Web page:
For some people with small intestine cancer, treatment can remove or destroy the cancer. Completing treatment can be both stressful and exciting. You may be relieved to finish treatment, but find it hard not to worry about cancer coming back. When cancer comes back after treatment, it is called a recurrence. This is a very common concern if you've had cancer.
For some people, the cancer may never go away completely. They may get regular treatments, such as chemotherapy, radiation therapy, or other therapies to try to help keep the cancer in check and to help relieve symptoms. Learning to live with cancer that doesn't go away can be difficult and very stressful. It has its own type of uncertainty.
Whether you have completed treatment or are still being treated, your doctors will still want to watch you closely. It’s very important to go to all follow-up appointments, as small intestine cancers can sometimes come back after treatment.
Some treatment side effects might last a long time or might not even show up until years after you have finished treatment. Your doctor visits are a good time to ask questions and talk about any changes or problems you notice or concerns you have.
During your follow-up visits, your doctor will ask about symptoms, examine you, and may order blood tests or imaging tests like CT scans. Your visits will likely be at least once every few months at first. The time between visits might then be extended over time if there are no signs that the cancer has returned.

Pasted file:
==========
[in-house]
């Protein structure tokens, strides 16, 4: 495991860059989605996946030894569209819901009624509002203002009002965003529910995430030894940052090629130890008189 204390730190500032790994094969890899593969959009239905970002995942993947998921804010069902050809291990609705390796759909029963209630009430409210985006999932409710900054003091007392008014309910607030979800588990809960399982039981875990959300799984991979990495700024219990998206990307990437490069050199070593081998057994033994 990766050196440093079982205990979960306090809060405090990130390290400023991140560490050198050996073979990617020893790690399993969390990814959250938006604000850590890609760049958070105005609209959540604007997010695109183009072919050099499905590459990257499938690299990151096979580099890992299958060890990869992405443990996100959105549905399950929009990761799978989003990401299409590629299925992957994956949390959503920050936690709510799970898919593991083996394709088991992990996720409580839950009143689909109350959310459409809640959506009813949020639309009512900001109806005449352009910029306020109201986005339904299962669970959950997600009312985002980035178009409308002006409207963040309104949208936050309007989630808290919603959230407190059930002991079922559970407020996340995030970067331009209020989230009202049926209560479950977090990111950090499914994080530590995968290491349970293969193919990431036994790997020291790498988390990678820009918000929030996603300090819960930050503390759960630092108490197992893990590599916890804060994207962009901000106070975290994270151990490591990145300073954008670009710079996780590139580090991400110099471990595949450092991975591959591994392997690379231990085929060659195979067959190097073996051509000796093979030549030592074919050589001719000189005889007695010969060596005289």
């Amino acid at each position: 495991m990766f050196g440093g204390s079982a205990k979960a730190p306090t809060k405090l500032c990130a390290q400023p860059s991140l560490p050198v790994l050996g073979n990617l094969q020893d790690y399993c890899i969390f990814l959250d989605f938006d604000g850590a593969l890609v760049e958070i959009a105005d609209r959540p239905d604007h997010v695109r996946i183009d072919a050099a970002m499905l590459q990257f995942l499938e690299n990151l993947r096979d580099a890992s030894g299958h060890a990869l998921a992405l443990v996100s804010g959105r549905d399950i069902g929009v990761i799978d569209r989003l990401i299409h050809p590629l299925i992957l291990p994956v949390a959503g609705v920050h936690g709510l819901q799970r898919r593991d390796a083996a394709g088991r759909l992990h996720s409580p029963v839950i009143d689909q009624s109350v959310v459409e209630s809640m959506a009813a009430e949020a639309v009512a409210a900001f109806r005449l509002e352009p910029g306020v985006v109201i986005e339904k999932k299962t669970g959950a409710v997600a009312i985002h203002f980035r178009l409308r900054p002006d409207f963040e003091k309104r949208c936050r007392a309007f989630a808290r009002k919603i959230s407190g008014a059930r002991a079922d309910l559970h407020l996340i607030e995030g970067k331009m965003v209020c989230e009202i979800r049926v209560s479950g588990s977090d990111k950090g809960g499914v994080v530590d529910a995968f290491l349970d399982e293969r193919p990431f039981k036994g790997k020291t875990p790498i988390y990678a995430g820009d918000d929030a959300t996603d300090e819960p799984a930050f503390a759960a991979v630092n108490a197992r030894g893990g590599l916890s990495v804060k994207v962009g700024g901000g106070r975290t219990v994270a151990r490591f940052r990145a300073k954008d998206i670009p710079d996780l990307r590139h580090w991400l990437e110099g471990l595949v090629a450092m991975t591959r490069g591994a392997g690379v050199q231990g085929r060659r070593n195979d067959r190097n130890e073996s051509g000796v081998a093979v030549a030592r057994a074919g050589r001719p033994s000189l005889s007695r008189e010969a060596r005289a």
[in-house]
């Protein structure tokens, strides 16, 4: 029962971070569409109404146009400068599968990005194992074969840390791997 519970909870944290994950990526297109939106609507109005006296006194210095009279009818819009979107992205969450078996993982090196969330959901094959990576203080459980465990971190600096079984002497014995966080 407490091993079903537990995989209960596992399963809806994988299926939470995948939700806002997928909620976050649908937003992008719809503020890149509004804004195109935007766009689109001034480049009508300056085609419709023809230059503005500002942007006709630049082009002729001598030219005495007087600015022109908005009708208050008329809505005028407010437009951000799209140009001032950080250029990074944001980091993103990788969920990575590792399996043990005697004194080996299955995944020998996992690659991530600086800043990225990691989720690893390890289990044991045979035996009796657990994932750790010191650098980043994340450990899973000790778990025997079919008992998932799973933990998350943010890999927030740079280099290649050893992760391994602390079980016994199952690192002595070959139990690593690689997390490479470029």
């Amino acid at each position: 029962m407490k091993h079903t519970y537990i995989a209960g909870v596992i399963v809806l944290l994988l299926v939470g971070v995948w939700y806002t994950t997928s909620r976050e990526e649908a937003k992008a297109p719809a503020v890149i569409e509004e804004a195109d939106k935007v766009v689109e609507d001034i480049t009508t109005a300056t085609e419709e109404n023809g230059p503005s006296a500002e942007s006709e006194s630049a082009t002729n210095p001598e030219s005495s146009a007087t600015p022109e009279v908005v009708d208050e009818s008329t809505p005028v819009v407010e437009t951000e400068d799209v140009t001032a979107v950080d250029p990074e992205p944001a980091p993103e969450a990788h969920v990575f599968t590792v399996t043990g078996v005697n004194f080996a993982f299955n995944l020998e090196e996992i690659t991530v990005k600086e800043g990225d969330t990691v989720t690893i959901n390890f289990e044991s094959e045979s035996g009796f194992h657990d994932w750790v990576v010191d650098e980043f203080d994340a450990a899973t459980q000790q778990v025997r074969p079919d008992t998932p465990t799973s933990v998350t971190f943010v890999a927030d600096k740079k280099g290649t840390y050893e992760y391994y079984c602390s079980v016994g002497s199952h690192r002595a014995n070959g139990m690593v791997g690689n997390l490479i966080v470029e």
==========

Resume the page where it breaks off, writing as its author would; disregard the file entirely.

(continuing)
Talk with your doctor about developing a survivorship care plan for you. This plan might include:
Even after treatment, it’s very important to keep health insurance. Tests and doctor visits cost a lot, and even though no one wants to think of their cancer coming back, this could happen.
At some point after your treatment, you might find yourself seeing a new doctor who doesn’t know about your medical history. It’s important to keep copies of your medical records to give your new doctor the details of your diagnosis and treatment. Learn more in Keeping Copies of Important Medical Records.
If you have (or have had) a small intestine cancer, you probably want to know if there are things you can do that might lower your risk of the cancer growing or coming back, such as exercising, eating a certain type of diet, or taking nutritional supplements. Unfortunately, it’s not yet clear if there are things you can do that will help.
Adopting healthy behaviors such as not smoking, eating well, getting regular physical activity, and staying at a healthy weight might help, but no one knows for sure. However, we do know that these types of changes can have positive effects on your health that can extend beyond your risk of small intestine cancer or other cancers.
So far, no dietary supplements (including vitamins, minerals, and herbal products) have been shown to clearly help lower the risk of small intestine cancer progressing or coming back. This doesn’t mean that no supplements will help, but it’s important to know that none have been proven to do so.